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RADIO / Light on God, heavy on the Mayo: Robert Hanks on The Big Holy One and The Masterson Inheritance

There's something faintly hypocritical about the whole concept of The Big Holy One (Radio 1, Monday). Isn't getting Simon Mayo to host a religious programme just putting temptation in the reviewer's way? That's surely the last thing a religious programme should want to do.

As it turns out, very little of The Big Holy One is derisory and ridiculous that isn't meant to be; on the other hand, an awful lot of it is meant to be, which gets a bit wearing from time to time. You get the impression that Mayo and his producer, Hilary Mayo (presumably some relation), have approached Radio 1's first regular God-slot with some trepidation: wary of being laughed at, they've gone all-out for pre-emptive humour (lots of jokes about how boring church is and, oddly, the Conservative Party). Determined not to look square, they've devoted themselves to acquiring hepness (funky jingles and interviews with credible rock stars).

So it is that all the regular slots have painstakingly joky titles: there's a 'Heretic of the Week', 'The Joy of Sects' - a series of spoofy one-minute guides to the Moonies and Scientology - and 'The Bishop and the Actress', in which Caroline Quentin ('a National Theatre player') asks the Right Reverend Roy Williamson, Bishop of Southwark, questions like: if God is both all-powerful and loving, why does he allow suffering ('I know, it's a ghastly question to ask you, isn't it my darling?').

The main problem is that the programme tries so hard to be different from other religious broadcasting that it hasn't actually stopped to work out the theology. You gather that the two Mayos are broadly in favour of God, and morality, and Christianity in particular; but that leaves a lot of room for manoeuvre, and they seem unsure what to do with it. This week's edition (the third) included a sketch satirising people who don't believe in God, but who do believe in a supreme all-powerful omnipresent being who created the world. Well, fine, it's a position that deserves to be laughed at: but who holds it? Well, apart from David Icke, last night's 'Heretic of the Week'?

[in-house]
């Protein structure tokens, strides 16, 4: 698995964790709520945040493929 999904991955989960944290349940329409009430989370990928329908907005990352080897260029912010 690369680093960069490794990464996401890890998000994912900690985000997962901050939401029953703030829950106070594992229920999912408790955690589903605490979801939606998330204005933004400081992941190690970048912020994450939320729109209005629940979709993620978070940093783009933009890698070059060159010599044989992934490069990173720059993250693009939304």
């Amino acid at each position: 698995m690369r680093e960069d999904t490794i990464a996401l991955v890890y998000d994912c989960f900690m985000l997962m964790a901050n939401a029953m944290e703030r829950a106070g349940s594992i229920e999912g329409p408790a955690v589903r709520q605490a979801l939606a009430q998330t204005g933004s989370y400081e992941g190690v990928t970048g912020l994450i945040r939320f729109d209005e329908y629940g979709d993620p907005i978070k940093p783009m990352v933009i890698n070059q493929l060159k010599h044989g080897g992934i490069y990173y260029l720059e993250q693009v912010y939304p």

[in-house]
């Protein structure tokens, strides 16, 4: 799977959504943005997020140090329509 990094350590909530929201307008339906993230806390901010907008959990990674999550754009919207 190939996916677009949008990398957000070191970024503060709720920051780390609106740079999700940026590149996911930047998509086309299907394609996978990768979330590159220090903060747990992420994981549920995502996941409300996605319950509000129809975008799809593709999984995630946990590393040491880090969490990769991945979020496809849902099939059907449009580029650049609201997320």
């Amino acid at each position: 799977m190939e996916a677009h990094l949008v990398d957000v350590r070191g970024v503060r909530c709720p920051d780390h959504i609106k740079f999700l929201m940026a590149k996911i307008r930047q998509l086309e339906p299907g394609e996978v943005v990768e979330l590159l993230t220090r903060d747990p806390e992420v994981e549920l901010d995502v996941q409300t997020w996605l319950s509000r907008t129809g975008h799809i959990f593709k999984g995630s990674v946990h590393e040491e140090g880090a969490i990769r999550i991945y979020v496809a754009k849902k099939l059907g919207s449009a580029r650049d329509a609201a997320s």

The peg for this was the grim business at Waco: Mayo pointed out that both Icke and David Koresh had called themselves the Son of God, and wondered what Icke felt about this. The Turquoise One took the line that he didn't believe in God so much as an 'infinite mind'; and in any case, he had never claimed to be the Son of God, just a Son of God. He was also worried that people might use the Second Coming as an excuse for shedding responsibility: 'If we're going to hang around and wait for some Messiah guy to come down on a cloud and solve all our problems, we're going to wait for the end of the world.' Er . . . wasn't that the point?

This was illuminating, if silly. It's hard to see what light is shed on anything by other elements, such as the 'Holy News' flashes - items from the press about Buddhist monks having intercourse with corpses - and the spoof charts presented by Alan Freeman, 'The Big Holy Fluff' ('Greetings, Godpickers'). Still, lack of direction never seems so important when you're moving fast enough, and whatever the faults of The Big Holy One, its combination of belief and credibility is done with miraculous speed and slickness.

These are not qualities you would associate with The Masterson Inheritance (Radio 4, Thursday), 'the improvised historical saga of a family at war with itself'. This six-week extended impro is narrated by Lee Simpson and stars, among others, Josie Lawrence and Paul Merton (who, incidentally, is married to Caroline Quentin).

In theory, it's based entirely on audience suggestions; in practice, the variables are limited. The starting date is set at 1760, and the audience is asked to supply a hobby or pastime that an 18th-century gentleman might have, a piece of village gossip about the Masterson family, and a title for the first episode - 'The Something of the Mastersons,' Simpson proposes, and gets a chorus of people filling in the blank with 'Curse'.

All the same, the air of suppressed panic makes it clear that nobody's working from a script. The worry is that after six weeks the missed cues for sound-effects won't seem quite so hilarious, and God only knows what they'll do for laughs then. Or Simon Mayo does. One or the other.